Max HeadroomWith presidential primary season picking up steam, we bloggers have started contemplating the effects of social media on the primaries. Some candidates are using ustream.tv to have live videochats with voters. Other candidates have put up flickr streams or delved into Twitter. The forerunner among younger voters even sends mobile alerts and provides mobile wallpaper and ringtone downloads. Exciting times, but what if this social media frenzy went past the elections and carried over into the presidency.

Imagine if you will, a world where government is fully transparent. The president videocasts his life live, turning off the cam only when discussing matters of national security. He polls the populous Twitter-style to get feedback on upcoming proposals. Cut the weekly radio address–Radio? What’s that?–the president of the Social Age does a weekly Seesmic post.

New Media President meet your new staff member: Director of Community Relations. The Director and his underlings are responsible for all outreach and relations with the populous. Just like any good community manager, he follows all online dialog and responds thoughtfully. This doesn’t mean spitting out spin at negative postings. Instead, he actually listens to and addresses the concerns of the populous-at-large.

Doctor WhoThe Director of Community Relations is also responsible for maintaining and tracking feedback. Like Dell’s Ideastorm, the web community can post ideas to the appropriate department and also vote digg-style on submitted ideas. All ideas get tracked through completion. A idea/policy development wiki will also be set-up, allowing interaction between thought leaders, academics and government agencies.

As long as it’s not top-secret, all government employees will be encouraged to blog. As much as the Social Age president would like to blog daily, he simply can’t. His style is more micro-blogging through Twitter or Utterz. Instead, his full cabinet will blog, each member responsible for content every two weeks. Supreme Court justices and Senators will blog in the style of TechCrunch’s CrunchNotes, allowing the world to see the back story behind or reasons for decisions and opinions.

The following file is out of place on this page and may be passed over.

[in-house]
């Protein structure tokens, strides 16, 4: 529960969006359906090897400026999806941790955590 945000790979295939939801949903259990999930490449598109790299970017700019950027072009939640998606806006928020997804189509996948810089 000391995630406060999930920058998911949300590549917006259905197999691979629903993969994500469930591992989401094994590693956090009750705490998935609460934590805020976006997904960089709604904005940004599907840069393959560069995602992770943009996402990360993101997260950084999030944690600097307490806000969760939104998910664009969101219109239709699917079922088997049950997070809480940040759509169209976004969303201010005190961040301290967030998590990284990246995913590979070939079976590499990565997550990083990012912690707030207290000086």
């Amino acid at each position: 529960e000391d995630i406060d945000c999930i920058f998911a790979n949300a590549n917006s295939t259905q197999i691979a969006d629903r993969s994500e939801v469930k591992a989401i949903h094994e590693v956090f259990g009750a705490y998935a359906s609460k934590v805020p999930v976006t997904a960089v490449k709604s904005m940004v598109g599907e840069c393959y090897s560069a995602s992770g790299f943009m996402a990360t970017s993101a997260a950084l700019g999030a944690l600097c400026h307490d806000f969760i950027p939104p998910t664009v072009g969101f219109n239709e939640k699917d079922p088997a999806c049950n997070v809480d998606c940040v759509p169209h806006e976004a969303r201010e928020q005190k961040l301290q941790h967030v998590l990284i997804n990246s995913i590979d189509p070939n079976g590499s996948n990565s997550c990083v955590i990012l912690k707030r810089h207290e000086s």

What’s the public thinking? Instant polling and voting through SocNets get immediate response on hot topics. Voting in elections may also be done through cell phones. OpenID coupled with YouService-like security prevents voter fraud.

Finally, forget having to go to DC to see the National Archive. The New Media National Archive (lovingly dubbed Archive 2.0) stores the Prez’s videocast and flickr stream. All government documents will be able to be searched and accessed from anyone’s home computer.

Because more people can get involved, disenchantment is low and voter turn out is high. Yes, the government of the Social Age will create a more true, transparent democracy where politicians and citizens interact.

How do you think social media could be used in government? Would it create a government for the people, by the people? Or would it create a 1984 nightmare?

[All you Sci-Fi Buffs should check out Vengeance on Varos, a Doctor Who episode where citizen vote instantly by touching the TV!]

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Filed under Citizen Reporter, Community Manager, Community Relations, Democracy and Media, Future of Media, New Media, Social Media, Social Networking